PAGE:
Factor XII Deficiency, also known as Hageman trait, is an asymptomatic blood factor deficiency. While it does not cause an abnormal tendency to bleed, it can be observed as prolonged blood clotting times during certain laboratory screening tests.

  • Factor XII Deficiency (Variant 2)

    Factor XII Deficiency, also known as Hageman trait, is an asymptomatic blood factor deficiency. While it does not cause an abnormal tendency to bleed, it can be observed as prolonged blood clotting times during certain laboratory screening tests.

  • Hypertrophic Cardiomyopathy (Discovered in the Maine Coon)

    Hypertrophic Cardiomyopathy (Discovered in the Maine Coon) is a disorder where the heart muscle wall increases in thickness, eventually leading to heart failure.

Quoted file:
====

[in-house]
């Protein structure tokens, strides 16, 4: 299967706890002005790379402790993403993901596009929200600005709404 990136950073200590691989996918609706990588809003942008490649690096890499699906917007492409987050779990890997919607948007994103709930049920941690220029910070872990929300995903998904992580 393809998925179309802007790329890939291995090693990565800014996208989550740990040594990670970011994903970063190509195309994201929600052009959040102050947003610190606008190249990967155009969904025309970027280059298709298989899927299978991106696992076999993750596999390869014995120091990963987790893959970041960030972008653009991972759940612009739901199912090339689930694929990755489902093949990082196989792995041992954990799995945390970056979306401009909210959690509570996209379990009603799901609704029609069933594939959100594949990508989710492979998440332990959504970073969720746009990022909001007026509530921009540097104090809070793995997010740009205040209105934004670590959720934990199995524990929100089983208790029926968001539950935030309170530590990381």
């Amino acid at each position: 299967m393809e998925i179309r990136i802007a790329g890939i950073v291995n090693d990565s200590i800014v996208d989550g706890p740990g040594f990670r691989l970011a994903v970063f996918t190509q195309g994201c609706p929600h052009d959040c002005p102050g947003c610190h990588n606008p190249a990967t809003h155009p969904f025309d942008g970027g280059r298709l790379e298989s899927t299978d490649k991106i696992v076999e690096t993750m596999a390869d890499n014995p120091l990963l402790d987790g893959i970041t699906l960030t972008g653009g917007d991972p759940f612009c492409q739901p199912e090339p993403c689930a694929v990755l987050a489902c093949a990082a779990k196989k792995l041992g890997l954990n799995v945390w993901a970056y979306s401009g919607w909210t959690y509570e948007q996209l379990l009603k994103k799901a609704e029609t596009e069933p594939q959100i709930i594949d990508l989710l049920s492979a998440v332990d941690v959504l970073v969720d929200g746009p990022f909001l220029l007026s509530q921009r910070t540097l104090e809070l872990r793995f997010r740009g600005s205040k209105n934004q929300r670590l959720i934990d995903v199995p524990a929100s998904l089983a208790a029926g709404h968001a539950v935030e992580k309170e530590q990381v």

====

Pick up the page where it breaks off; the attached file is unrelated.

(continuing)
• MDR1 Medication Sensitivity

    MDR1 Medication Sensitivity is a disorder caused by a defect to a drug pumping protein that plays an important role in limiting drug absorption and distribution (particularly to the brain). Cats with the MDR1 variant may have severe adverse reactions to some commonly used medications.

  • Polycystic Kidney Disease (PKD)

    Polycystic Kidney Disease (PKD) is the most common inherited disease in cats. The disease causes the formation of fluid-filled cysts in the kidneys that can lead to kidney failure.

  • Pyruvate Kinase Deficiency

    Pyruvate Kinase (PK) Deficiency is a disorder that causes anemia due to the breakdown of red blood cells.

With more than 45 health tests, Wisdom Panel™ Complete for Cats screens for these and other important genetic conditions—allowing you to better plan for your cat's lifelong care.